National referendum (2013): Asset sales

### ODT Online Mon, 30 Sep 2013
Asset sales referendum dates revealed
By Adam Bennett – NZ Herald
Prime Minister John Key has confirmed the Citizens Initiated Referendum over asset sales will take place in late November and early December this year.
Mr Key said the referendum would take by postal ballot, opening on November 22 and closing on December 13. The referendum would cost $9m.
The referendum will ask whether New Zealanders support the Government’s sale of up to 49 per cent of Meridian, Mighty River Power, Genesis Power, Solid Energy and Air New Zealand. It is not binding on the Government. APNZ
Read more

Meanwhile closer to home at DCC and DCHL . . .

Fire Sale [] 2

Related Post and Comments:
17.10.12 The only thing up…. (for sale)
16.8.12 Dunedin water assets
29.5.12 Asset sales (would Dave’s council sell us up)
17.1.12 DCC living beyond its means [all spending and debt not declared]
23.11.11 You (New Zealanders) already own the state assets. Why sell…
21.9.11 DScene: Cull & Co planning asset sales

Posted by Elizabeth Kerr

*Image: – Fire Sale


Filed under Stadiums

52 responses to “National referendum (2013): Asset sales

  1. ### NZ Herald Online 8:35 PM Friday Dec 13, 2013
    Resounding vote against asset sales in referendum
    By Adam Bennett
    Preliminary results of referendum show of more than 1.3m valid votes cast, 67.2 per cent voted against, 32.5 per cent in favour of asset sales. Voters have given the Government’s flagship asset sales policy an emphatic thumbs down, ratcheting up pressure for the sale of Genesis Energy – the remaining asset in the programme – to be shelved.
    Read more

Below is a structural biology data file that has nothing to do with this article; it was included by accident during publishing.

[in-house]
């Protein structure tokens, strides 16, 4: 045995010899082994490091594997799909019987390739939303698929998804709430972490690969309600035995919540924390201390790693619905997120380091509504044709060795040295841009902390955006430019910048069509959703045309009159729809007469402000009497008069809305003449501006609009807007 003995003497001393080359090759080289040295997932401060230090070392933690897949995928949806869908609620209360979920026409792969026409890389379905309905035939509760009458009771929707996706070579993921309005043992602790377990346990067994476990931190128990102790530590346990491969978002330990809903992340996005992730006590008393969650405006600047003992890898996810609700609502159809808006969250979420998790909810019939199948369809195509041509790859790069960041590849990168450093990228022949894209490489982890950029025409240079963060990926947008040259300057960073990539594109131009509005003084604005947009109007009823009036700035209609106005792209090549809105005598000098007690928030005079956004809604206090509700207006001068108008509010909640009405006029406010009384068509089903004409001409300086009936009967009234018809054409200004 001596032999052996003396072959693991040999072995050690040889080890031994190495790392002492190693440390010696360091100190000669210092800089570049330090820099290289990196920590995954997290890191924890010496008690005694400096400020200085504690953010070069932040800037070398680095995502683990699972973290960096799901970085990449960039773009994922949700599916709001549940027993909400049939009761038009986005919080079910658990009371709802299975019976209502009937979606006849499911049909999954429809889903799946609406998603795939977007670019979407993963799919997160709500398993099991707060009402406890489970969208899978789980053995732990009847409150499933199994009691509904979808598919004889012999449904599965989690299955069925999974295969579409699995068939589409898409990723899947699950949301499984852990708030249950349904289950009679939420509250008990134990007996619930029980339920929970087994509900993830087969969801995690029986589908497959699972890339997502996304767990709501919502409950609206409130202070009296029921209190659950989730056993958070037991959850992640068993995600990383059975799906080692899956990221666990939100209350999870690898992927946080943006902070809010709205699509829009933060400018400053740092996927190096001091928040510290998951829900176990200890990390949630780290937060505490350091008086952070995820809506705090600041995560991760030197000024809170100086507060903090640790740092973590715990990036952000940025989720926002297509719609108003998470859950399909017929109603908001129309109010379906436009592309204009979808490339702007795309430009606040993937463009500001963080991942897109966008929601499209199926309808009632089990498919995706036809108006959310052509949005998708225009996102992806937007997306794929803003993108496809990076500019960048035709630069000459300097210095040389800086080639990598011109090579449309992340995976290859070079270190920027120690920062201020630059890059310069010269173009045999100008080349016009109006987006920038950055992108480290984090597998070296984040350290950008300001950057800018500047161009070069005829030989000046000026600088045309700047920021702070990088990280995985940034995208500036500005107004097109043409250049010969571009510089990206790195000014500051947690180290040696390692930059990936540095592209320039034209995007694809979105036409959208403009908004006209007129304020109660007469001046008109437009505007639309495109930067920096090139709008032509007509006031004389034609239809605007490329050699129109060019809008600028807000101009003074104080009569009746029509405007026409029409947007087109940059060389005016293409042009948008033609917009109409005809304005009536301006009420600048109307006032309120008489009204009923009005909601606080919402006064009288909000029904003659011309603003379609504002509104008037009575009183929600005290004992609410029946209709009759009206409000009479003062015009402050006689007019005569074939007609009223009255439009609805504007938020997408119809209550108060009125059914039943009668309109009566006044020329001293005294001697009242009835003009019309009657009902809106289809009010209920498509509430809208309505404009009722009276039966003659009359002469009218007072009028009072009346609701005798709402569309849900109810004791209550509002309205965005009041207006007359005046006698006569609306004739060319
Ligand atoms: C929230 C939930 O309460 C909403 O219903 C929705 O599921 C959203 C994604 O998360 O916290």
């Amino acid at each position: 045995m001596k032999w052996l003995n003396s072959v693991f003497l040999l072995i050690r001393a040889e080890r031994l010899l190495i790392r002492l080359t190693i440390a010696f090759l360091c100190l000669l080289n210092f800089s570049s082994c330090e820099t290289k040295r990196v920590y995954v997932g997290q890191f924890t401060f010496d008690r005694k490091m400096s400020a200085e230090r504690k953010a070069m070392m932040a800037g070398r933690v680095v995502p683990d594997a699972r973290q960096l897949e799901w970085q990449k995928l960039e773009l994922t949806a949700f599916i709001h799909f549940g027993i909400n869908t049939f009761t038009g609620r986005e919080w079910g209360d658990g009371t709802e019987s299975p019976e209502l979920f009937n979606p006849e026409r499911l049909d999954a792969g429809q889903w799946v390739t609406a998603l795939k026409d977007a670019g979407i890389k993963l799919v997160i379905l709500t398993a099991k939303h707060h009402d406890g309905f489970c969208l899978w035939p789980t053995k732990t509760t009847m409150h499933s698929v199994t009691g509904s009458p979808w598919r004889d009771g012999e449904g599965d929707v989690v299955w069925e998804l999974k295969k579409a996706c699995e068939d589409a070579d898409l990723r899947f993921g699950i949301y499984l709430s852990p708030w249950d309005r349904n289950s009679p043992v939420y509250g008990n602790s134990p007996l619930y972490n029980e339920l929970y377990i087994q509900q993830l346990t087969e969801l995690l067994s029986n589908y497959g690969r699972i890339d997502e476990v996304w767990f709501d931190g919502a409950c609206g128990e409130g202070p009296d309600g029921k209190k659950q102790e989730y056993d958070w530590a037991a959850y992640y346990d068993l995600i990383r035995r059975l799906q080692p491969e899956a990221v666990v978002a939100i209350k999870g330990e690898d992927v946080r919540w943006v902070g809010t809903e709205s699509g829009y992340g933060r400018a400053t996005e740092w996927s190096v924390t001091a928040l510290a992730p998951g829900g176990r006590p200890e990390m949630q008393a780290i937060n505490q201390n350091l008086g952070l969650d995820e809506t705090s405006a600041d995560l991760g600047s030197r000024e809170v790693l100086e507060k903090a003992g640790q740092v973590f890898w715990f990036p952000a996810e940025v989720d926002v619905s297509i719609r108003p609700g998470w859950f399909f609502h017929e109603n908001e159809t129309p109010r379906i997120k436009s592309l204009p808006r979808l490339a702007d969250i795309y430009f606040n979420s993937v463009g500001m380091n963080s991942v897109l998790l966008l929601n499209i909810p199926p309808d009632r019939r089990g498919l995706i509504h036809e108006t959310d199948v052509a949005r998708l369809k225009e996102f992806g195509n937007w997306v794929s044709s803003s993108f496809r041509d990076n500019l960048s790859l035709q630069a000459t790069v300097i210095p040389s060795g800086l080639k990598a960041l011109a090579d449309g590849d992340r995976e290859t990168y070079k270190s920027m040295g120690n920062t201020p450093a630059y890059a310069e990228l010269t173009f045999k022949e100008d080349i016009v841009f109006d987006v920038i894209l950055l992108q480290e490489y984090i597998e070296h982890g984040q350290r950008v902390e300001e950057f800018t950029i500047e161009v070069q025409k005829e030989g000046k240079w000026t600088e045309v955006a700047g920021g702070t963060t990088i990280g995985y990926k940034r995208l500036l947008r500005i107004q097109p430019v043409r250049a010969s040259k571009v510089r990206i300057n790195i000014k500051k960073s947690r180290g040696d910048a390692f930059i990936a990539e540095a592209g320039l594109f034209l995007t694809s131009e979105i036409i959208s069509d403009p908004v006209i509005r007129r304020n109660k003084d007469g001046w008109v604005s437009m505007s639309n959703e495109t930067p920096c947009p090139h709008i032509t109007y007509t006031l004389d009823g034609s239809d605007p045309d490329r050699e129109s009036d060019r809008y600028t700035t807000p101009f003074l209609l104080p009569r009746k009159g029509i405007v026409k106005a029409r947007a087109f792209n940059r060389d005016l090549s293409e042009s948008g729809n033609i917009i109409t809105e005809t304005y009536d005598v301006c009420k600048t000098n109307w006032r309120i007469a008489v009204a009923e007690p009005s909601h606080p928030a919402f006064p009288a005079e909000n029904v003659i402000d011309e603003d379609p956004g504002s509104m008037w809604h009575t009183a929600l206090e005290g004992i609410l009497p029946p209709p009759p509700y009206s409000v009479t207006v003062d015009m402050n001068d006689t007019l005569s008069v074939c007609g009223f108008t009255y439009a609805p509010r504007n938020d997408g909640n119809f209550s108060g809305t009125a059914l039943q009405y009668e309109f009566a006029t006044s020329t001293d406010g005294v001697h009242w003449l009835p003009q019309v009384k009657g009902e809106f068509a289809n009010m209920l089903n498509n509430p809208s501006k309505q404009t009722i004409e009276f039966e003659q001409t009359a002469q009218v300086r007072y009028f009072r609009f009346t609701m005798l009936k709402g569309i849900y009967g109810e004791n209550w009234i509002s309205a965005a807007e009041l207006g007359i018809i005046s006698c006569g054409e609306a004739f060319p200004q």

TVNZ: Referendum voters reject asset sales

  2. David

    What would the referendum answer be if the question was “Should the government keep the assets then totally destroy their value with a new power plan that decimates the returns to the point where they are less if we only owned 51%”?

    Effectively the sale of 49% of assets means the income from them drops from 1/2 of a percent of govt income to 1/4 of a percent of government income, and we bank $4-5 billion to spend on debt reduction, building schools and a new hospital for Christchurch.

    The Labour Greens power plan means the income drops to much less than 1/4 of a percent, and we throw $4-5 billion down the toilet, don’t pay off debt, don’t build schools, don’t build Chch a new hospital, and have a much smaller income from the assets than we do by just owning 51%.

    And how many people realise that even if we sold 100%, the govt still receives 90% of the benefit of the power companies, because they still receive 100% of the income tax, 100% of the company tax, and 100% of the gst, which combined is worth many times more than the after tax profit.

  3. David; you have got it ‘sussed’ just as an accountant would. No argument on that score. But if the 49% was eventually owned by the conglomerates (see Contact for instance) as the ‘mum and dads’ over time sell out, as they normally do, the dividends applicable exit the country. A loss there no argument. Then if the 49% holding exerts its muscles, and make no mistake (as governments are a proven ‘fickle straw man’) it will influence the operations of the company in order to maximise profits. That usually results from increasing revenue which in turn comes from price increases. We’ve seen it all before, so why would we not expect it here? “Rogernomics” proved that point over and over, and if anyone still believes in selling state owned strategic assets such as power, roading and rail, then they can only know that the public are always the loser. David, you know that too, but your conservative anti socialists leanings, like those of John Key, rail against them despite the logic. I think the outcome of the referendum indicates that the people have more ‘nous’ than the government credit them with. Next November might just get them the message.

    • David

      Calvin – you say mum and dad investors sell out to overseas interests, yet a higher percentage of companies on the NZX are now owned by New Zealanders than at any time in the last two decades.

      The percentage in NZ ownership is going UP, and has been for years.

      Unfortunately we have some political parties doing everything they can to scare people off investing in the future of NZ, while at the same time saying we need to shift investment from housing to the productive sector.